July 11.—"A number of parties from this town and neighbourhood, with much laudable curiosity, have taken advantage of the opportunity afforded them by the proprietors of the Comet steamboat, and have proceeded to visit the celebrated islands of Staffa and Icolmkill. Many gigs and horses, hired and borrowed, besides the Lochness steamboat, conveyed away all those who had little to detain them; and their return is eagerly looked for, to repeat the oft-told tale of the wonders of these western lands."

July 18.—A paragraph gives an account of the trip from Fort-William to Staffa and lona. The steamer left Fort-William on a Tuesday and returned on Thursday. The passengers numbered upwards of fifty.

Ibid.—Died in India, on the 31st January, in the 37th year of his age, Captain Beauchamp Mackintosh, of the Madras Artillery, second son of the late Colonel William Mackintosh of Millbank. He was an active and intelligent officer, and much respected.

July 25.—A meeting was held in Inverness on the 19th inst. to raise a fund for the relief of the distressed poor in Ireland. There was at this time great suffering in Ireland, and relief funds were raised throughout England and Scotland. Collections were made in the churches.

August 1.—Notice is taken of the progress made by the town of Wick. In 1809 there were not above three houses in Pulteneytown, and in 1822 there were upwards of 400, inhabited by a thriving population. Port Dunbar, below the old town of Wick, had also been formed, with an excellent harbour.

August 15.—The visit of King George IV. to Scotland was exciting widespread interest. Loyal addresses were voted by the counties and chief towns. It is stated. in this issue that "a tail of sixty-five Highlanders have gone from Sutherlandshire to attend on Lord Gower, who will appear in his Majesty’s Court in Edinburgh as representing the Earl of Sutherland." Other chiefs and clans sent detachments.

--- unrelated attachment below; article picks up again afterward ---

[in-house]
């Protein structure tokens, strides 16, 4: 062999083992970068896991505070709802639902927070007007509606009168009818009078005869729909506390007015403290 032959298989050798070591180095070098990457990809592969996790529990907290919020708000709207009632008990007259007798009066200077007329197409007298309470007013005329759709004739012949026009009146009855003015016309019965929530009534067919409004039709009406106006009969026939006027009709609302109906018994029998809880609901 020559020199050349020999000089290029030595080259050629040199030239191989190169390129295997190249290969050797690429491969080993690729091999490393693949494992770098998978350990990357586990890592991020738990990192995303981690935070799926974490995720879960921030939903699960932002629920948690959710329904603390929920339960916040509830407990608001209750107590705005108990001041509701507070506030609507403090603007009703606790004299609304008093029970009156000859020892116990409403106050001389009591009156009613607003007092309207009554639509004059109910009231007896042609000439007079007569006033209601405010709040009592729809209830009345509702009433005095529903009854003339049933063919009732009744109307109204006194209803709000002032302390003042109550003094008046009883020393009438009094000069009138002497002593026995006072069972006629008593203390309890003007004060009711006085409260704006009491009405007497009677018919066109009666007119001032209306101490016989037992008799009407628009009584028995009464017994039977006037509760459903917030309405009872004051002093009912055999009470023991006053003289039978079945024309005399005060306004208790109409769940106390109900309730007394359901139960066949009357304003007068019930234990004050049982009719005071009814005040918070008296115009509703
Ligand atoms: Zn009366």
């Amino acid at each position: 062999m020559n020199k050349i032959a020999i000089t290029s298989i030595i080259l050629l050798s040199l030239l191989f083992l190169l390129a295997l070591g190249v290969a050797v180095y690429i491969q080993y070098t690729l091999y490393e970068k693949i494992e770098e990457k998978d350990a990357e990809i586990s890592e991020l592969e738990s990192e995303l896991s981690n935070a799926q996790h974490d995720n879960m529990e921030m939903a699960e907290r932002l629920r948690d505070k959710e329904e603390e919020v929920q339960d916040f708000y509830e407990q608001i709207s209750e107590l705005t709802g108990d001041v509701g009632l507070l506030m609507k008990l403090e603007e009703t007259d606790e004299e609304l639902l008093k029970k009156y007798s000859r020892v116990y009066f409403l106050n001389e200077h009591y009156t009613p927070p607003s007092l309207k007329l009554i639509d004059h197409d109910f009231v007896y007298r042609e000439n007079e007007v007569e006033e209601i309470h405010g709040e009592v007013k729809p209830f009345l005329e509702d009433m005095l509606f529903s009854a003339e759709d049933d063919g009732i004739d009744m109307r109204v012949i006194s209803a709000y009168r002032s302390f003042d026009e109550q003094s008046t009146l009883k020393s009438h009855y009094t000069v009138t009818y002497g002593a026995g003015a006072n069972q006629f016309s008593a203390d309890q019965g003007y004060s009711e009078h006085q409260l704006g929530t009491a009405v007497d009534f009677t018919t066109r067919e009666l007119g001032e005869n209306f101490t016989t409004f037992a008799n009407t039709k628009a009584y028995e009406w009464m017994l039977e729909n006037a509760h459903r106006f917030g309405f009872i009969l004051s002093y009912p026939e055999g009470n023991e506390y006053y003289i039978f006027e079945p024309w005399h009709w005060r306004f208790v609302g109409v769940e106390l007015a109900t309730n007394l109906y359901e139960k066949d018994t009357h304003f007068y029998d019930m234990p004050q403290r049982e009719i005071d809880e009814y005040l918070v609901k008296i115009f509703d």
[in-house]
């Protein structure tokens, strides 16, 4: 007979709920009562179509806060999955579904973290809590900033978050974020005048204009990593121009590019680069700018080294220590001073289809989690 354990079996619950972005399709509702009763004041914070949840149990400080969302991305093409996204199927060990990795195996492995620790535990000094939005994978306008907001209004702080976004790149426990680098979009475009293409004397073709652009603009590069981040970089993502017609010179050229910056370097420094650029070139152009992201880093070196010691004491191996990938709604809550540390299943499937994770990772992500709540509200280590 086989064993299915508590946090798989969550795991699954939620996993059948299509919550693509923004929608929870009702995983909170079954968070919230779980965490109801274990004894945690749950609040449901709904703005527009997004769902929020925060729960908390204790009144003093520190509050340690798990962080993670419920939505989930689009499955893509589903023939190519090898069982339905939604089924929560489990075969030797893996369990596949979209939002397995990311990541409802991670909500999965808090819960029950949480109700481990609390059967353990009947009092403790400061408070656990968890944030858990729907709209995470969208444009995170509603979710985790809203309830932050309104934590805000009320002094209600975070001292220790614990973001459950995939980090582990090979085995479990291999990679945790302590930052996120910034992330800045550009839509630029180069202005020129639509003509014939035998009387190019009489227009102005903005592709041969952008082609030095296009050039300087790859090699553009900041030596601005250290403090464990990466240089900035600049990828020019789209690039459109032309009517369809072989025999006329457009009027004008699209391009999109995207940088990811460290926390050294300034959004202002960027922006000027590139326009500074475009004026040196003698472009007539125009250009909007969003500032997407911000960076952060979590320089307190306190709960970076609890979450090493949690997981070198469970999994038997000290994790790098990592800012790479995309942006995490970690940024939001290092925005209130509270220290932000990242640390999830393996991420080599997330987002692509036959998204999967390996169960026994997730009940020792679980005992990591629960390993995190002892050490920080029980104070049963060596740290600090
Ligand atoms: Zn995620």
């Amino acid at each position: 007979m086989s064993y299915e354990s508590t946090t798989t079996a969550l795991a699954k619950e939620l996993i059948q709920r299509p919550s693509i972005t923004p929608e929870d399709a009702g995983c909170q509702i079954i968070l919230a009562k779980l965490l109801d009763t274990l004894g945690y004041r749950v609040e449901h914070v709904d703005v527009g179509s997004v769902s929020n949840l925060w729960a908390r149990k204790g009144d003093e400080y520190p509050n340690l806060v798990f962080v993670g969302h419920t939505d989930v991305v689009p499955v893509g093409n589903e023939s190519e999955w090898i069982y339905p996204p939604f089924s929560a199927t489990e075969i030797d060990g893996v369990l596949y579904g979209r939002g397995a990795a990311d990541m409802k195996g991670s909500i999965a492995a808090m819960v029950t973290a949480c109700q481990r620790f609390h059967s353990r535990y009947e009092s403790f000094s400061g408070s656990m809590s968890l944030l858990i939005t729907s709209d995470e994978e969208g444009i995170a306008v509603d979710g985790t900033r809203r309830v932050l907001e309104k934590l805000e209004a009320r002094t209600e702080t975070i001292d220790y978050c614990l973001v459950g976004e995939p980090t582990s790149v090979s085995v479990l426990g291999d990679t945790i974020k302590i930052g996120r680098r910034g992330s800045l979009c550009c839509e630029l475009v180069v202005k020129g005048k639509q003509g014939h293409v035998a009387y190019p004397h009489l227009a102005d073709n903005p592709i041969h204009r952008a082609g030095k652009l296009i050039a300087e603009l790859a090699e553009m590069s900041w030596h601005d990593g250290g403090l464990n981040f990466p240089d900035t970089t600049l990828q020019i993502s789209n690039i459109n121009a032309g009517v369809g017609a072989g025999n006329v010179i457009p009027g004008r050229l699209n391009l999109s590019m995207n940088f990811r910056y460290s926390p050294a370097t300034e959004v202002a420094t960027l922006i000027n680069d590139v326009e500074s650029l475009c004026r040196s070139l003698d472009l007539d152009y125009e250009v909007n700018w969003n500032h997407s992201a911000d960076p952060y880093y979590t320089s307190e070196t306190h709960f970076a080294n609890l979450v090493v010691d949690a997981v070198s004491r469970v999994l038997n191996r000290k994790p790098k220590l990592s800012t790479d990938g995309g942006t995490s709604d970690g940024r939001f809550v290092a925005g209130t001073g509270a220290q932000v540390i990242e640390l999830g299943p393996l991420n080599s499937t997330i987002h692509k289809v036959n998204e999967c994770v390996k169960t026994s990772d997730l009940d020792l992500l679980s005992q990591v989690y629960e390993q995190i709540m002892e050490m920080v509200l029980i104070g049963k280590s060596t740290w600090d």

August 22.—An account is given of the arrival and reception of the King in Edinburgh, and of a levee and Court held at Holyrood Palace.—The same number records the death of the Marquis of Londonderry, better known in history as Lord Castlereagh. His mind had become unhinged, and he died by his own hand.

September 2.—The anniversary of the Northern Missionary Society was held at Tain on the 29th ult. Collections and contributions amounted to £92 18s 2d.

September 19.—A letter draws attention to a bill which was passed at the close of the session, reducing the duty on barilla to less than one-half of what it had been for many years. The writer pointed out what a disastrous effect this would have on the manufacture of kelp in the western islands, and the misery which the people would suffer. "A thriving population must be destroyed to gratify a few individuals, and when no remedy will be effectual, Government will feel the consequences that have been stated." The counties interested were urged to petition against the reduction of the duty, which was not to take effect until the following January.

October 3.—A full report appears of the proceedings at the Michaelmas Head Court, when the reduction of the duty on barilla was discussed. Mr Charles Grant, M.P., was present, and explained the proceedings of the Government and the House in detail. The value of kelp was in the first instance affected by the reduction of the duties on salt; and then suddenly a bill was introduced to reduce the duty on barilla, just because the salt duties had been diminished, and this had laid the basis for the further claim. Mr Grant said he and other Scottish members had strongly represented to the Government and the House of Commons what consequences would follow from the above measures to the people of the Highlands and Islands. The alteration of the Salt Duties, however, was in itself a most beneficial measure, and in carrying this into effect neither Government nor Parliament could be induced to consider local interests. The meeting adopted the following resolution:—"That a Committee be appointed to consider the Act for reducing the duty on barilla and for drawing up a petition to Parliament for its repeal or modification, as it is directly calculated to throw idle a large body of the population of the Highlands and Islands of Scotland, who must become a burden on the country or starve, unless the duty on barilla is reduced."